The final country on my South American itinerary sees me fly into Brazil, the continent's most populous nation by far; with 202 million inhabitants it's more than four times the size of the region's next biggest country, Colombia. The majority of my time I'm spending in São Paulo, which itself dwarves most of the other cities I've visited on this trip, or indeed elsewhere around the world. My taxi driver informs me, as we move at a snail's pace through the evening traffic in a city where extreme wealth sits uneasily beside extreme poverty, that it has grown from just 200,000 souls a century ago to 20 million today. That's more than double the size of London – and it feels it.
At Tcam our focus is on delivering the right asset allocation for our investors, as this is the area where most returns are generated. It's therefore vital that we have a full understanding of what is steering markets around the world so that we can take advantage of inefficiencies and invest where we think particular asset classes are undervalued.
We have believed for some time that Latin American securities may be one such class – the market has overreacted in pulling money from the region, exaggerating the influence on the economy of falling oil and commodity prices, overemphasising political instability and under appreciating the region's ability to benefit from growth of the US economy.
This is the third and final in a series of blogs by Chief Investment Officer Haig Bathgate, as he tours South America to hone our investment thesis on the region, and find the drivers behind the main economies there.
If Rio de Janeiro is the focus of Latin exuberance and festivals, São Paulo is the pulsating heart of the country's business and financial industry. In meetings with investors, all talk up the potential of a country that's hugely rich in commodities – it's the world's third-largest producer of iron ore, and is a key exporter of crude oil. It's also an agricultural powerhouse in terms of soybeans and sugar and is the world's largest producer of coffee. But nearly all those I meet also lament the country's inability to overcome some of the worst corruption to be found in South America. Accusations of graft have been made against key figures in the establishment, with the alleged involvement of a senior member of the ruling Workers Party in a scandal at oil giant Pretobras. The population is so incensed that hundreds of thousands of protesters took to the streets last month to demand the impeachment of President Dilma Rousseff.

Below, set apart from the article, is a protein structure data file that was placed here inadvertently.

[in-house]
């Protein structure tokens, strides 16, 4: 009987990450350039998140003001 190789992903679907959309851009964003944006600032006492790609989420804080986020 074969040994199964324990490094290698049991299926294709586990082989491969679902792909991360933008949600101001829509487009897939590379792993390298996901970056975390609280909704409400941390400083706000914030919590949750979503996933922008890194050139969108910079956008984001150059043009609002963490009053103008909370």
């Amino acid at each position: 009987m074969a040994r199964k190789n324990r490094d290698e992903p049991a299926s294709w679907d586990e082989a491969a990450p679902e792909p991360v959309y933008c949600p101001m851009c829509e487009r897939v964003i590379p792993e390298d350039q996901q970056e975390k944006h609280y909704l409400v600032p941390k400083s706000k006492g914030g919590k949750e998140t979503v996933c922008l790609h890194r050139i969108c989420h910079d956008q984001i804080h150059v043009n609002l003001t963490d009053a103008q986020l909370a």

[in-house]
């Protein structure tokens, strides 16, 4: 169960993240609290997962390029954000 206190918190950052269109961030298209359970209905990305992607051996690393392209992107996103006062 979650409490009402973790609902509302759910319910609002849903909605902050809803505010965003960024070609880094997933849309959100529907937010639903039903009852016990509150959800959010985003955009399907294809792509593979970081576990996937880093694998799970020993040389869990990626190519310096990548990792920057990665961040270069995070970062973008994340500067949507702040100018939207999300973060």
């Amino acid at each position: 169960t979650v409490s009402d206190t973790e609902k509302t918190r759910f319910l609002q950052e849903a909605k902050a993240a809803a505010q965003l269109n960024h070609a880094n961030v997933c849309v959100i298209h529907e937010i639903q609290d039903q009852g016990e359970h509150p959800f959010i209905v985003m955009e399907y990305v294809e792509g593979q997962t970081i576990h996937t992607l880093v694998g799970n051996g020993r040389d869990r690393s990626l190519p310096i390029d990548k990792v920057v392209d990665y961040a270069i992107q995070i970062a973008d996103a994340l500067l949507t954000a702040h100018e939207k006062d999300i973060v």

This is all the more depressing because of the economic progress the country has made in recent years. Its gross domestic product has grown six fold over the past two decades to $2.3 trillion making it the seventh biggest economy in the world. It has a hugely impressive finance minister, Joaquim Levy, whose position in the government I'm reliably told is the guarantor of the country's investment-grade credit rating. He has taken many steps to reform the economy, in particular at the moment trying to liberalise the country's electricity market.
Still, there is a tightrope for the government to walk. One of the reasons for the need for reform is that Brazil, just like the UK, failed to use the good times to prepare for bad times that might follow. The influx of money into the country during the commodities boom up to 2010 was used to finance state-funded largess. Now that this source of income has diminished, the country is left with a deficit that can either be overcome by increased economic activity or austerity. Given the very left-wing nature of politics in the country, it's likely that politicians, even reform-minded ones like Mr Levy, will opt for policies that will stimulate growth and help rebalance government finances, rather than cuts.
The good news for Brazil is that any recovery in commodity prices will help boost economic growth quickly. This potential is tempered by an overvalued stock market and fairly valued bond market. However, all of this is immaterial if the country cannot get to grips with its Achilles' heel of corruption, something that most people in the country I've spoken to don't see disappearing any time soon. The high valuations means investors are unlikely to be appropriately rewarded for the risk of buying into a country that's rife with bribery and extortion; as a result it should not be a key destination for investors at present.
This content was generated prior to Turcan Connell Asset Management Limited operating as Tcam.